by Kathleen Kiefer
The full story has finally emerged, and who thought it would tie the first president of the United States with a small house in Ephrata Washington with a Civil War veteran, the building of the Grand Coulee Dam, and the career of a distinguished state Senator? It does, and it’s a meaningful journey, though brief, that starts with the first American colonies of Virginia and ends with the stellar legislative and legal career of Nat Washington, fifth great-grand nephew of George Washington.
The story doesn’t begin at 42 C Street in Ephrata, a cozy two-story house nestled beneath a canopy of trees across from the Grant County Courthouse, but it ends there. At least the remnants of the story now reside beneath the roof of the beautifully remodeled home where Nat Washington Sr., former County Prosecuting attorney lived and where he raised his three children, including Nat Jr. and twin girls Roberta and Glenora. It’s also where Nat Jr. lived with his wife Wanda and where they raised their two sons Tom and Nat III.
Mike Scellick, owner of Ephrata Athletic Club and Sole Performance, now owns the house. Mike grew up in Ephrata and has blessed future generations of citizens with his love and commitment to local history. After buying the house in 2010 he began the process of remodeling and installing pictorial displays that portray the history of the Washington family. The recent compilation of a Washington family history narrative is his latest investment in the history of the house and the family.
The narrative begins with the Virginia Colony and young George Washington who was hired by Englishman Thomas Fairfax as an assistant to survey 5.2 million acres of Virginia land that Lord Fairfax had inherited. The listener is quickly struck by the fact that in the 17th century, there was no United States and yes, England owned it all. But that’s what oral history does sometimes, catches the listener unprepared for the bare-boned details of the past
George and Martha Washington had no children, but George had four full brothers, a sister and two half brothers. George Washington’s siblings and their families owned property in the Shenandoah Valley and surrounding areas. In a brisk narrative that includes music and sound effects and interviews with Nat Washington Jr., and one of his relatives, the story moves through the Civil War and the circumstances of the Washington Families in the Valley during and after the war.
The Washington’s were aristocratic, well-educated people of substance and stature. They were dedicated farmers and Christians following doctrine of The Church of England. They owned large plantations and looked after hundreds of slaves. The Civil War changed their lives forever.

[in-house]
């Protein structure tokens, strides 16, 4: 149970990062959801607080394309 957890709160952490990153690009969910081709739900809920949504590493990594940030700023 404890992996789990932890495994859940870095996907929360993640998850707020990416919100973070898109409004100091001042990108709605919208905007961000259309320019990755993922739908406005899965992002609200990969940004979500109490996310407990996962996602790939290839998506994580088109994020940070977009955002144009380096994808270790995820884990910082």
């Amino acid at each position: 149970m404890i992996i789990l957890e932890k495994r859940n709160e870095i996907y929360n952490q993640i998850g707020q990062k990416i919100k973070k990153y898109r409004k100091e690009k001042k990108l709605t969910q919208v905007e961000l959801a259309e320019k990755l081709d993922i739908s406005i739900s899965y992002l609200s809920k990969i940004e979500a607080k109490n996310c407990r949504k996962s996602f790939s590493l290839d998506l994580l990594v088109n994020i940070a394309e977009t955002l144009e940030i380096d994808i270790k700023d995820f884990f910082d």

In the aftermath of the war, several Washington family members moved to the state that bore their name. Settling in Spokane, Jim Washington went to work for Weyerhaeuser. Within a few years, his brother, sister and Civil War Veteran father moved to Spokane.
From there the story unfolds like a pioneer novel. From Spokane to a homestead on land near the site of where Grand Coulee Dam now sits, the family struggles with harsh conditions, draught, death, and progress as the growing desire to build Grand Coulee Dam became more than just a passionate rumor.
It is at here the audience learns about Nat Washington Sr.’s role in making Grand Coulee Dam possible: An unsung hero in an amphitheater of hero’s that had their hand on the wheel. Nat Washington Sr. played a pivotal role in making sure that President Roosevelt knew about the dream to build the dam. His tragic and untimely death in 1926 meant a passionate spokesman and leader would no longer play a role in the mighty cause of building a dam at Grand Coulee.
True to the legacy of family leadership emerges Nat Washington II. He grew up, in part, on the rugged reaches of his grandfather’s homestead on the Columbia River, riding horseback to Ephrata on occasion. Most of the time he spent living in the house at 42 C Street. He went on to serve several terms as Washington State Senator. He was the attorney for Grant County PUD and led important negotiations that led to financing which made possible the construction of Priest Rapids and Wanapum Dams. He also helped orchestrate the agreement between the utility and the Wanapum Band of Indians living at Priest Rapids before construction of the dam.
The greatest revelation is that the Nat Washington House at 42 C Street is now the only public repository in the country containing historic Washington family records. They were brought west by Bushrod Corbin Washington, George’s 4th great-grand nephew when he moved to Spokane.
The historic Nat Washington House in Ephrata is a state treasure. It can be rented for overnight stays, special events or meetings. Copies of Washington family personal papers, diaries, letters and photographs can be viewed by appointment.
For reservations to stay at the historic house or to review the documents, call (509) 754-4300.
Kathleen Kiefer is a prolific writer, photographer, filmmaker and long time Soap Lake resident. Her photographs have appeared in annual reports, calendars, websites, posters, cards, in books, film, advertising. She is the author of numerous articles for the hydro-power industry publications, annual reports, documentary film scripts, regional publications, and local newspapers. Kathleen has completed numerous documentaries, shorts and commercials. Her films have won silver and bronze Telly Awards, gold AVA awards, Telly Peoples Choice, and a Bullitt Foundation Icicle Prize.